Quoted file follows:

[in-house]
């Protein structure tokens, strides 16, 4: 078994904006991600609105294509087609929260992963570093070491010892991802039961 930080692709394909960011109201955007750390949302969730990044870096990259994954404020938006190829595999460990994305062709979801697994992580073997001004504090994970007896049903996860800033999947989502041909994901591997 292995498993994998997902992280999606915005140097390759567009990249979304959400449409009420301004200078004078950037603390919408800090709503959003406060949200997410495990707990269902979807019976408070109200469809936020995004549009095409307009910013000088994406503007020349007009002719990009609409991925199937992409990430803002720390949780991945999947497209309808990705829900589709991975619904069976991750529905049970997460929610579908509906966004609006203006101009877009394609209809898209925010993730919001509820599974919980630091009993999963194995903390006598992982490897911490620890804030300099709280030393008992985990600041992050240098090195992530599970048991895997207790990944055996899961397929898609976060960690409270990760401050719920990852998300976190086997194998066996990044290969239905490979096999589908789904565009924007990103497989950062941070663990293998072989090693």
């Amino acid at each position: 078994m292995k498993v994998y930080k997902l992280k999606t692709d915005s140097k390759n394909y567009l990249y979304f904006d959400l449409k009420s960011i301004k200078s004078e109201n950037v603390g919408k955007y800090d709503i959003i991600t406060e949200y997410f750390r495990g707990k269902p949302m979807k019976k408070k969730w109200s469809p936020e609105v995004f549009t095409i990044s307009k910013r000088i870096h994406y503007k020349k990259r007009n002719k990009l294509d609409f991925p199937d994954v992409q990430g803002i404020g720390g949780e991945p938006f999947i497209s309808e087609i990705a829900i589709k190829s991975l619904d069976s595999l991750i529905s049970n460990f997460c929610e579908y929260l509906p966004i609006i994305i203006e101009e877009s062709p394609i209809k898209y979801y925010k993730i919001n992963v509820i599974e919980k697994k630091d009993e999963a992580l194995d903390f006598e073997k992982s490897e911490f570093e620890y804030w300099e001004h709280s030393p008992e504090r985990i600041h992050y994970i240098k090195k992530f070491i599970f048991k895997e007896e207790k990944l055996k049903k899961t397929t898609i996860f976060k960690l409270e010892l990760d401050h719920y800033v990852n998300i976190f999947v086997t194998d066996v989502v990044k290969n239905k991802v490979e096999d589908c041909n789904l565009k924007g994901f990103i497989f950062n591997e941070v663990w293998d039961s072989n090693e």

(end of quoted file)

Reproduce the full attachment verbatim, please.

[in-house]
């Protein structure tokens, strides 16, 4: 078994904006991600609105294509087609929260992963570093070491010892991802039961 930080692709394909960011109201955007750390949302969730990044870096990259994954404020938006190829595999460990994305062709979801697994992580073997001004504090994970007896049903996860800033999947989502041909994901591997 292995498993994998997902992280999606915005140097390759567009990249979304959400449409009420301004200078004078950037603390919408800090709503959003406060949200997410495990707990269902979807019976408070109200469809936020995004549009095409307009910013000088994406503007020349007009002719990009609409991925199937992409990430803002720390949780991945999947497209309808990705829900589709991975619904069976991750529905049970997460929610579908509906966004609006203006101009877009394609209809898209925010993730919001509820599974919980630091009993999963194995903390006598992982490897911490620890804030300099709280030393008992985990600041992050240098090195992530599970048991895997207790990944055996899961397929898609976060960690409270990760401050719920990852998300976190086997194998066996990044290969239905490979096999589908789904565009924007990103497989950062941070663990293998072989090693």
């Amino acid at each position: 078994m292995k498993v994998y930080k997902l992280k999606t692709d915005s140097k390759n394909y567009l990249y979304f904006d959400l449409k009420s960011i301004k200078s004078e109201n950037v603390g919408k955007y800090d709503i959003i991600t406060e949200y997410f750390r495990g707990k269902p949302m979807k019976k408070k969730w109200s469809p936020e609105v995004f549009t095409i990044s307009k910013r000088i870096h994406y503007k020349k990259r007009n002719k990009l294509d609409f991925p199937d994954v992409q990430g803002i404020g720390g949780e991945p938006f999947i497209s309808e087609i990705a829900i589709k190829s991975l619904d069976s595999l991750i529905s049970n460990f997460c929610e579908y929260l509906p966004i609006i994305i203006e101009e877009s062709p394609i209809k898209y979801y925010k993730i919001n992963v509820i599974e919980k697994k630091d009993e999963a992580l194995d903390f006598e073997k992982s490897e911490f570093e620890y804030w300099e001004h709280s030393p008992e504090r985990i600041h992050y994970i240098k090195k992530f070491i599970f048991k895997e007896e207790k990944l055996k049903k899961t397929t898609i996860f976060k960690l409270e010892l990760d401050h719920y800033v990852n998300i976190f999947v086997t194998d066996v989502v990044k290969n239905k991802v490979e096999d589908c041909n789904l565009k924007g994901f990103i497989f950062n591997e941070v663990w293998d039961s072989n090693e």